Azadeh Shahshahani has spent years imploring people in power to do something about two notorious detention centers in rural Georgia. She and her colleagues at the advocacy group Project South had heard countless horror stories from detained immigrants about abuses they had faced at the privately run Stewart Detention Center and Irwin County Detention Center. In 2017, they published reports from Stewart detainees whose severe illnesses and injuries were treated only with ibuprofen, even when they had broken bones. Women at Irwin told them people were regularly fainting from hunger and that diseases were spreading like wildfire while staff ignored them. When people began dying at alarming rates at Stewart, Project South wrote letters to Georgia’s congressional delegation requesting an investigation. They’ve written a lot of letters over the years, without getting much of a response.
“We’ve been to the U.N.,” she said. “We’ve been to the Inter-American Commission [on Human Rights], just asking for some attention and for accountability. It’s been really frustrating because, you know, at Stewart, people keep dying, and at Irwin, the conditions keep getting worse in the midst of the pandemic … and it’s like, what is it going to take for the people in power to take a look at what is happening at this facility?”
This week, Shahshahani was caught completely off guard when something finally broke through. That would be the whistleblower complaint she and her team compiled and submitted on behalf of Dawn Wooten, a former nurse at Irwin, which stopped the news cycle in its tracks this week. The complaint primarily discussed the squalid conditions and violations of COVID-19 protocols at Irwin, but buried toward the bottom, Wooten and several anonymous detainees alleged that many women at the facility had been subjected to unnecessary hysterectomies without consent by a gynecologist known as “the uterus collector.” The hysterectomy allegation was first highlighted by LawandCrime.com, under the headline “ ‘Like an Experimental Concentration Camp’: Whistleblower Complaint Alleges Mass Hysterectomies at ICE Detention Center.” The disturbing reports that a doctor was sterilizing women without their informed consent quickly blew up. Soon it had generated accusations that U.S. Immigration and Customs Enforcement was running a genocidal eugenics program. In the following days, other news outlets have raced to corroborate the claims of mass hysterectomies.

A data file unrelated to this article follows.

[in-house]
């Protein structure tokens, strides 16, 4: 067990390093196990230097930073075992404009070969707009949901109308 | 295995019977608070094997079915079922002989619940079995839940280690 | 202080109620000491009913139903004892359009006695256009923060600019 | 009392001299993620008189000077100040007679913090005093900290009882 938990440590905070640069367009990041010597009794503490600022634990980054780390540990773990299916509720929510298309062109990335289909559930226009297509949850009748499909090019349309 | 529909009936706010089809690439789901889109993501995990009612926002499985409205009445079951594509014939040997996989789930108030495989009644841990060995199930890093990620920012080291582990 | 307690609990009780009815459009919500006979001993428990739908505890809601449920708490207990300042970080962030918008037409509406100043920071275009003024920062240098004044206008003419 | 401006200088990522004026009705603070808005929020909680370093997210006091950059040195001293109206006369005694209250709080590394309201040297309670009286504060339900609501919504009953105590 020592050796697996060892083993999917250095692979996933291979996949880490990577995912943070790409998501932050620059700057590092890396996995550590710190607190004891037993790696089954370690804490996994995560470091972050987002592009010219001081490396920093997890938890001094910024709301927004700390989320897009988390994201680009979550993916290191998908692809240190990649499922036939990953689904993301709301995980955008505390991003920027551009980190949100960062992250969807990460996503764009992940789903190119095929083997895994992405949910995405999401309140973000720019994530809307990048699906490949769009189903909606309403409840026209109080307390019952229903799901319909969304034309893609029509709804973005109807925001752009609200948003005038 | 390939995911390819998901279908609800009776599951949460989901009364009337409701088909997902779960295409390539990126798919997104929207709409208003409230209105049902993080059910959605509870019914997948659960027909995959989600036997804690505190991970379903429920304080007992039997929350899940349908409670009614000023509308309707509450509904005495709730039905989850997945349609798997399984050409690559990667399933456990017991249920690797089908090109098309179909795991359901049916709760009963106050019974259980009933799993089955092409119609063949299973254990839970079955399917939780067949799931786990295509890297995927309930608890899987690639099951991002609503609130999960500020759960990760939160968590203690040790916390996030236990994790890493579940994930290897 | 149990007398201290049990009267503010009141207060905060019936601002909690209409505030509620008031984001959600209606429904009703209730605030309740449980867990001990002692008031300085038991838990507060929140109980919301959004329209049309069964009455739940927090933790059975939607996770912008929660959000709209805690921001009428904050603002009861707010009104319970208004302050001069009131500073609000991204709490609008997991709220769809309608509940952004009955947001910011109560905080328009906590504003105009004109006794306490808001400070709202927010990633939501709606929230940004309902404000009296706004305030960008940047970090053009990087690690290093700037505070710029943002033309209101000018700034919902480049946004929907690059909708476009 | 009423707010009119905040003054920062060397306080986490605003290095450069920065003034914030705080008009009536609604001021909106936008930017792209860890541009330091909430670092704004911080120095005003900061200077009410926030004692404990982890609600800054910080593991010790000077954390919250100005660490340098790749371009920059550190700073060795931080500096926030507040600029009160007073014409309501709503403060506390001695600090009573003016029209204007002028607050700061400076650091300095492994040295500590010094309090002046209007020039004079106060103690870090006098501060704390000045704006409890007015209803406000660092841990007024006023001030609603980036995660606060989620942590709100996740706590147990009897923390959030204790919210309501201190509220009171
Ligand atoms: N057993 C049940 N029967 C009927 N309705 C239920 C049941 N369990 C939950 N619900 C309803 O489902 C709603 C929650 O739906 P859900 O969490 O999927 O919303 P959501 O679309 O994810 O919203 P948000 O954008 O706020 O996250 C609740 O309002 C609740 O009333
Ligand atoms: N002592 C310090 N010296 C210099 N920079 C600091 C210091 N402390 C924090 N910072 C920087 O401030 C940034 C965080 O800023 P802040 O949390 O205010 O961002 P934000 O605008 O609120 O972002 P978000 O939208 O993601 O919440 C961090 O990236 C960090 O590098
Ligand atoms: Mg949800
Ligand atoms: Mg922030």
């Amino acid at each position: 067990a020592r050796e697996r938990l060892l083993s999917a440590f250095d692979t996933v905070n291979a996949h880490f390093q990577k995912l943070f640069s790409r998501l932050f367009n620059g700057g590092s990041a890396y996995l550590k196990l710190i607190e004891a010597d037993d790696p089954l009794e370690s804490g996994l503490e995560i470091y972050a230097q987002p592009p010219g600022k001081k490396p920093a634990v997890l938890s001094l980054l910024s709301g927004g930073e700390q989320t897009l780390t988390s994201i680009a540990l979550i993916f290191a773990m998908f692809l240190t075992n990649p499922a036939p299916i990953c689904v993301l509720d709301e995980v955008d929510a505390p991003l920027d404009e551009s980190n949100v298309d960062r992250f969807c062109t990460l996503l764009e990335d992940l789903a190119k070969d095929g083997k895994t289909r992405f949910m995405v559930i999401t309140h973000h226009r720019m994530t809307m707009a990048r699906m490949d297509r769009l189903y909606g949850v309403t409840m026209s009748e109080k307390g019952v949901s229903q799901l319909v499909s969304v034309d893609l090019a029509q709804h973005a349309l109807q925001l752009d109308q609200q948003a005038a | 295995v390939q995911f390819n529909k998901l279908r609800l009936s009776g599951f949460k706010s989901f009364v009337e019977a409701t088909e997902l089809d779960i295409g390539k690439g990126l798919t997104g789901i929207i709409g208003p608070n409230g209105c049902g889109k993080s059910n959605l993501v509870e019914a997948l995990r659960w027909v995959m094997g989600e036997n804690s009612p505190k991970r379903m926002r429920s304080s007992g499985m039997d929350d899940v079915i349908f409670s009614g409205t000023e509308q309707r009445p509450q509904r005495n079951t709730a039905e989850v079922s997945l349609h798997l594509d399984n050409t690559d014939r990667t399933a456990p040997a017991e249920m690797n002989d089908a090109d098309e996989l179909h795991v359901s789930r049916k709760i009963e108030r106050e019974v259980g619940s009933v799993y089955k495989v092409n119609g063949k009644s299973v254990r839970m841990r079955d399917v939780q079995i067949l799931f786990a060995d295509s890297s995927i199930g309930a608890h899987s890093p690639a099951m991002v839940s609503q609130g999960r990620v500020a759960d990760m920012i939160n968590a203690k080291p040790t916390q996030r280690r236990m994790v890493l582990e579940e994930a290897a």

Suddenly, Project South was flooded with calls from congressional staffers and investigative reporters who wanted to know more. The Department of Homeland Security and Congress have launched probes. Investigative reporters identified the gynecologist at the center of the allegations within hours as Mahendra Amin. Attorneys have come forward on behalf of more women who say they were subjected to unnecessary surgeries that included hysterectomies. The AP spoke with several women who had surgeries done by Amin without giving fully informed consent, but said they could not find evidence of mass hysterectomies as alleged.
One of these women, Pauline Binam, woke up from surgery to discover one of her fallopian tubes had been removed, according to her attorney, her mother, and an August 2019 psychiatric report provided to news outlets. She was nearly deported on Wednesday morning, but members of Congress intervened and she was pulled off a plane headed for Cameroon, a country she had not lived in since she was 2 years old. ICE said she was pulled off the plane due to a paperwork error, not because of congressional pressure. Retaliation against the women who spoke up was expected—Shahshahani said that’s why they withheld names in the complaint in the first place. Retaliation has happened before at this very detention center: Several women at Irwin secretly made a video in April begging for help and describing filthy conditions and overcrowding as the pandemic worsened. Soon after the video was picked up by media, they were reportedly taken from their dorm, many in handcuffs, and put in solitary confinement.